The Named Characters – Olynder is a potent glass cannon, providing mortal wounds galore on a body that’s fragile enough that means she typically dies to any real sustained ranged pressure, though she projects enough strength she’s often worth the risk. Reikenor provides a vital utility role for Nighthaunt, as he can wound himself with his Corpse Candle ability to cast a spell with a +3 modifier, which can be extremely helpful for pushing key spells through some of the more potent casters that other armies typically bring to the table.
The Chaff – Chainrasps saw a price bump in 3rd, but remain one of our most cost efficient ways of putting bodies on the table. A block of 30 are still a nightmare for your opponent to remove, and can put out a surprising amount of damage with sufficient support, even without rend. Spirit Hosts are in a weird spot in that they’re elite chaff – they are small in number, but synergise really well with the Command Trait Ruler of the Spirit Hosts and the aforementioned Black Coach, putting back 3 wound 4+ ethereal bodies to frustrate your opponent if they take control of a key objective.
The Damage Dealers – Dreadscythe Harridans are one of the standouts here, moving to 160 points for 10 that can really put out a surprising amount of damage for their cost, and scale very well with buffs. Coherency changes means you’re unlikely to ever reinforce them to units of 20, but they’re fantastic reserve options to put the pressure on weaker parts of your opponent’s forces. Another reasonable winner from 3rd are Grimghast Reapers, which went down to 155 points for 10 and don’t particularly mind the coherency changes with their 2″ reach weapons – reinforce them to a unit of 20 and fling them forward with buffs and watch them slice and dice. Finishing out the trifecta are Bladegheist Revenants who are the most expensive variant and lack neither the cost effectiveness of Harridans or the battleline utility of Grimghasts… That said, their ability to retreat and charge gives them unparalleled offensive mobility that makes them at least warrant a look if you have the points to spare.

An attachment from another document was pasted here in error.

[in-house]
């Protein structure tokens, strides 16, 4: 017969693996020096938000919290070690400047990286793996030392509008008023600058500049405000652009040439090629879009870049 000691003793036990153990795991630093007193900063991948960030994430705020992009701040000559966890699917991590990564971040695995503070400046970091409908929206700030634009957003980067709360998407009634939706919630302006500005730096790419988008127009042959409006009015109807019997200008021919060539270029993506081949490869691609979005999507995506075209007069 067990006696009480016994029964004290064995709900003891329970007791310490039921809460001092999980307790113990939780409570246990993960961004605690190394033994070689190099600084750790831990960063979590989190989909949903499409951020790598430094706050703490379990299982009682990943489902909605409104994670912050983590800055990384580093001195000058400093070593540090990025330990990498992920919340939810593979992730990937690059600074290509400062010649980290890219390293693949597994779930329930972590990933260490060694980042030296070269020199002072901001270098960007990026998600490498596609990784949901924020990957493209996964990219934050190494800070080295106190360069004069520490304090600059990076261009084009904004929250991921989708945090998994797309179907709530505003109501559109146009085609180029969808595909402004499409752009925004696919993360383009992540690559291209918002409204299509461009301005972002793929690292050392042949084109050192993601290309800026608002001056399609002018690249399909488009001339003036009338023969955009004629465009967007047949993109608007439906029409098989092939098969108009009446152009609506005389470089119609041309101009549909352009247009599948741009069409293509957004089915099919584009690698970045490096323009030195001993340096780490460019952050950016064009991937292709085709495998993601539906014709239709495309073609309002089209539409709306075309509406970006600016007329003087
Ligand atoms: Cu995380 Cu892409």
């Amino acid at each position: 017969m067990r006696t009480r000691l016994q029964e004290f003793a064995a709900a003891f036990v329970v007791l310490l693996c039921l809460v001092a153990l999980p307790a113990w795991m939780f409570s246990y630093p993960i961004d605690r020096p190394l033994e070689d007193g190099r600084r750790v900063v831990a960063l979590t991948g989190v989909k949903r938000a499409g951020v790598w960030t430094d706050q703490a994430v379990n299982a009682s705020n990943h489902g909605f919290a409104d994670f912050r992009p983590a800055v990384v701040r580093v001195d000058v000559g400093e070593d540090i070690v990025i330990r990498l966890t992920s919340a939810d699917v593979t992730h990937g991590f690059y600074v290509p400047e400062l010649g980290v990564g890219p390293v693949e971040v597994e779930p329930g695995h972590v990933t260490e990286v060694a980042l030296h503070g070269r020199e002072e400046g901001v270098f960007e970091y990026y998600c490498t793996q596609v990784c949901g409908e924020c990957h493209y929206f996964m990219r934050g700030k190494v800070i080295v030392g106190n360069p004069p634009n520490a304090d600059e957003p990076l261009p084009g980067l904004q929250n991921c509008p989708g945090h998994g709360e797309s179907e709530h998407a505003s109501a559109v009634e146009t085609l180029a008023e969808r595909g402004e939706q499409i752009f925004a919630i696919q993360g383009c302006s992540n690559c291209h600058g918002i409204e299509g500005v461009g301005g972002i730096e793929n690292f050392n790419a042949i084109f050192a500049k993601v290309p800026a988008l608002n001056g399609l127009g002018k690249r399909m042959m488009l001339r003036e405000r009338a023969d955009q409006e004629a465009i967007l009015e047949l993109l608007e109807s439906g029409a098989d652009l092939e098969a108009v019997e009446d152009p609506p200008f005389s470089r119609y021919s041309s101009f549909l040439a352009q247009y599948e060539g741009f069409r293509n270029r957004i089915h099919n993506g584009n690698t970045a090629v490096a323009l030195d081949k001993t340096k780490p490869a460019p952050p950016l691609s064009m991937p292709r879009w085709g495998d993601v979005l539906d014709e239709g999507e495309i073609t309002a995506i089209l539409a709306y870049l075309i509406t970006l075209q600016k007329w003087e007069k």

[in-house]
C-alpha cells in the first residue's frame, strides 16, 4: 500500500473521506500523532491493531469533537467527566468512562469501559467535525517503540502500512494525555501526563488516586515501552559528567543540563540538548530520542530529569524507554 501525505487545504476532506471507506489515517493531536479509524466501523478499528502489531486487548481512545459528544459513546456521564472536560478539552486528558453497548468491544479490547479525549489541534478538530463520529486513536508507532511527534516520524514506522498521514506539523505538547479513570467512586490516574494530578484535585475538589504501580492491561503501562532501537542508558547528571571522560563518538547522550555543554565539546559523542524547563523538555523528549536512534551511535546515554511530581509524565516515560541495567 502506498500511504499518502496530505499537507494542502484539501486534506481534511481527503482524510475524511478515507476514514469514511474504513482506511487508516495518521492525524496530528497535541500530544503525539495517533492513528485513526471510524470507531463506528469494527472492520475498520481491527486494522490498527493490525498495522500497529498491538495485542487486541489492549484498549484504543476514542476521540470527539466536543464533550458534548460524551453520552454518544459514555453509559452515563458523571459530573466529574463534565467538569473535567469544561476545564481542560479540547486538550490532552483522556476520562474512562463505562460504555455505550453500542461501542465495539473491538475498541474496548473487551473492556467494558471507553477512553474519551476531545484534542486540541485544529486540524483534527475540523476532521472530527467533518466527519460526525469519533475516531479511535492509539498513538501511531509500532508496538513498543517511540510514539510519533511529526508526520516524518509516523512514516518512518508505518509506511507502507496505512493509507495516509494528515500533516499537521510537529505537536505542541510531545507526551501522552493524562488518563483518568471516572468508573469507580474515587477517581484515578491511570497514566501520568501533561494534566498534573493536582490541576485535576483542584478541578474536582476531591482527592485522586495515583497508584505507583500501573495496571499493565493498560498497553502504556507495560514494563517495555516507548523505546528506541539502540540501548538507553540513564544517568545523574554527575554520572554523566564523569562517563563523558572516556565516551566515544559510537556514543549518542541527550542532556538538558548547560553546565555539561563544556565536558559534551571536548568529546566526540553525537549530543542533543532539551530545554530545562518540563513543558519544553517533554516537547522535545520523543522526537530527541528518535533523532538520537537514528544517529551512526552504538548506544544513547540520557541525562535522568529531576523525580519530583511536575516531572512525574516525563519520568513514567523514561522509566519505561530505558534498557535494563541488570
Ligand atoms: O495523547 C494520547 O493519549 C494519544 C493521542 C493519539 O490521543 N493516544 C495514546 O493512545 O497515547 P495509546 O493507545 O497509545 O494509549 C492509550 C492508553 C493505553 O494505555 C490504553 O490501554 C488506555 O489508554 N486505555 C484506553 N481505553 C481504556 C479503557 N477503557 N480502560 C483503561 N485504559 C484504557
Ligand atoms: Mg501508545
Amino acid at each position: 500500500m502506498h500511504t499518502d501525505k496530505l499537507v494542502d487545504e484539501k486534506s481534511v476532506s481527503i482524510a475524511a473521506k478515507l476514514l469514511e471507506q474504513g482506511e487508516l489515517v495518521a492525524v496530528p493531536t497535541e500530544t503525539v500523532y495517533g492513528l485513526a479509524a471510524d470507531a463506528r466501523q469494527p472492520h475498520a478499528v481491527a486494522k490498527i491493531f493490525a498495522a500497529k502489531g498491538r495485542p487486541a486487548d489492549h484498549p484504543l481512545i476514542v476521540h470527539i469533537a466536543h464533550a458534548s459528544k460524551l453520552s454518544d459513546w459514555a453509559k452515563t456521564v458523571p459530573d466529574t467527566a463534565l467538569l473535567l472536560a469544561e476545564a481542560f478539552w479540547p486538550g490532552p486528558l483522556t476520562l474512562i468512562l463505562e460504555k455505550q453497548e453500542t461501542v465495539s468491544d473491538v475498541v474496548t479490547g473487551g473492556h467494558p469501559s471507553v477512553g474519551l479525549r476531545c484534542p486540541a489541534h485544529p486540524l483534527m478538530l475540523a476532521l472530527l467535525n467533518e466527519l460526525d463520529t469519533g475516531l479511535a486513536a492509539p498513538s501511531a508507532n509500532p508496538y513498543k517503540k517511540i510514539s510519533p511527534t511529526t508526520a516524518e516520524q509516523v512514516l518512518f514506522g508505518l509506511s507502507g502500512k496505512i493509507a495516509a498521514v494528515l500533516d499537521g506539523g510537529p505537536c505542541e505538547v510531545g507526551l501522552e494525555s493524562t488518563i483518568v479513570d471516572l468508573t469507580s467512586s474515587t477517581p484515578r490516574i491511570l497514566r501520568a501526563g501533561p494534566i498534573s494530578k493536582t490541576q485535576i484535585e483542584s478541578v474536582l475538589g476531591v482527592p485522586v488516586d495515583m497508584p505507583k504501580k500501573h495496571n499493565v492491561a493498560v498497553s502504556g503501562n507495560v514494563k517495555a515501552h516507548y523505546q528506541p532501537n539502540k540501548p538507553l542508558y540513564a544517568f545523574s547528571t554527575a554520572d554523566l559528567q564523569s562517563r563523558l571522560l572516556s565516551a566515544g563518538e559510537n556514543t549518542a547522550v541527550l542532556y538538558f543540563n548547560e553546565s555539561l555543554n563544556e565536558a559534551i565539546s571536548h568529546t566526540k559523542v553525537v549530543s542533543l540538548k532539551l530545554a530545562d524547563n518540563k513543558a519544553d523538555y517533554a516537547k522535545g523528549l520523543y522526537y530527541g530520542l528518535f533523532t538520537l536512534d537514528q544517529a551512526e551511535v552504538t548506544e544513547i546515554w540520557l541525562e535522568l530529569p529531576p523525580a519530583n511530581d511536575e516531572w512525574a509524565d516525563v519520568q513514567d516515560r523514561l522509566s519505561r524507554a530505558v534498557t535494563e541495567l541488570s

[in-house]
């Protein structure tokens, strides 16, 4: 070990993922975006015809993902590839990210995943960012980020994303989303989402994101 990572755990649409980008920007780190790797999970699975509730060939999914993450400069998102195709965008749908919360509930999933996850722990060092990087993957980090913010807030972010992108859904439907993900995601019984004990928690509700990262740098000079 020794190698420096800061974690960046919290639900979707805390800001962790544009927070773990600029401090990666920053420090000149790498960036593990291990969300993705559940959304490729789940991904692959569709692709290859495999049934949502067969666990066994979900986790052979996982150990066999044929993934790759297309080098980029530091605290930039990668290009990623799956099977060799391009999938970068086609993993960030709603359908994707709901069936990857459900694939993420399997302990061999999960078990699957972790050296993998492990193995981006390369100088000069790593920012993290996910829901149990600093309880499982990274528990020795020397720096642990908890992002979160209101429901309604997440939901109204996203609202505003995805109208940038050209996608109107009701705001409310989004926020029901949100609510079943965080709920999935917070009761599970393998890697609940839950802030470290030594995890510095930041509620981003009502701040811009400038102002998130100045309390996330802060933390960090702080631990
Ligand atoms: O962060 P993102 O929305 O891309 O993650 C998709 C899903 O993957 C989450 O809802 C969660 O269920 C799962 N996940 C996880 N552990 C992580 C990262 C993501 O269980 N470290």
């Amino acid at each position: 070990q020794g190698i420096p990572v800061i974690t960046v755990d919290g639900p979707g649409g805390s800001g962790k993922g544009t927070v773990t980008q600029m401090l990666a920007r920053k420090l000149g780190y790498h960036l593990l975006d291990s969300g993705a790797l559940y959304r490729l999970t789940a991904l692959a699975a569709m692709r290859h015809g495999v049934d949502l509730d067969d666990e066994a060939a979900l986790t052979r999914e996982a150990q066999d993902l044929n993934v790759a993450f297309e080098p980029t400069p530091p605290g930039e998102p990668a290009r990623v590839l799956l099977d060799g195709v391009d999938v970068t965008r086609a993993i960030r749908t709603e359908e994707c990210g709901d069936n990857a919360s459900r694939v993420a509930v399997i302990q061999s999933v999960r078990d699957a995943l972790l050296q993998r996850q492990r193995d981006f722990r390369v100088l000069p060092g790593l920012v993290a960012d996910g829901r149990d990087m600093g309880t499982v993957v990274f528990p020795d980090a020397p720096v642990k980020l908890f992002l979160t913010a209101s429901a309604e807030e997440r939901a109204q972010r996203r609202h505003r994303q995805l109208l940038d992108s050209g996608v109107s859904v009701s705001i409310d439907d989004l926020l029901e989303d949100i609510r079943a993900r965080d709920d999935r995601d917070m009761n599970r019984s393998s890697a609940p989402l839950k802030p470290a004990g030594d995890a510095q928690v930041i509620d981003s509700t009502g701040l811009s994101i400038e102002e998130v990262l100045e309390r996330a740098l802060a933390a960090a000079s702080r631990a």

The Leftovers – Hexwraiths become reasonable inclusions in Emerald Host due to the boosted offense as well as the bodyguard ability, otherwise they are expensive lacklustre battleline best left at home. Glaivewraith Stalkers are our cheapest unit at 60 points, and can server a purpose if all you want is a cheap unit to fling into the opponent’s territory for battle tactic purposes or screening. Myrmourn Banshees are at least *reasonable* at 75 points for 4, but unless you expect to face a lot of magic they’re likely an easy cut.
How to Play
Sit back and let them come to you ideally – you lack the offensive punch to make an alpha strike warranted, and if you construct your list to be as low drop as possible to control priority it can mean you can insulate yourself against a double while giving yourself an opportunity for a double yourself. Establish board control with Chainrasp Hordes and Spirit Hosts and then react accordingly, your buffs are too vital to overextend through long charges into enemy lines. The aim of the game here is to outlast your opponent, so you want to make sure they’re incapable of getting at your caramel centre of support heroes if you can. Not bringing a Monster means your opponent only has 7 battle tactics to choose from, and if you can narrow their choices further through effective board control you can seek to eke out a narrow victory if the game goes long.
That said, if your opponent is effective at ranged you are going to be forced on the offensive. At that point it’s about trading units to maintain board control and try to win through establishing an early lead and clinging to it, as you can’t really expect to keep up with other armies once they’ve sniped your support pieces off the board. Don’t be tempted into combat unless you are confident of success, as these units simply aren’t capable of killing your opponent outright unless you get some lucky Wave of Terror charges.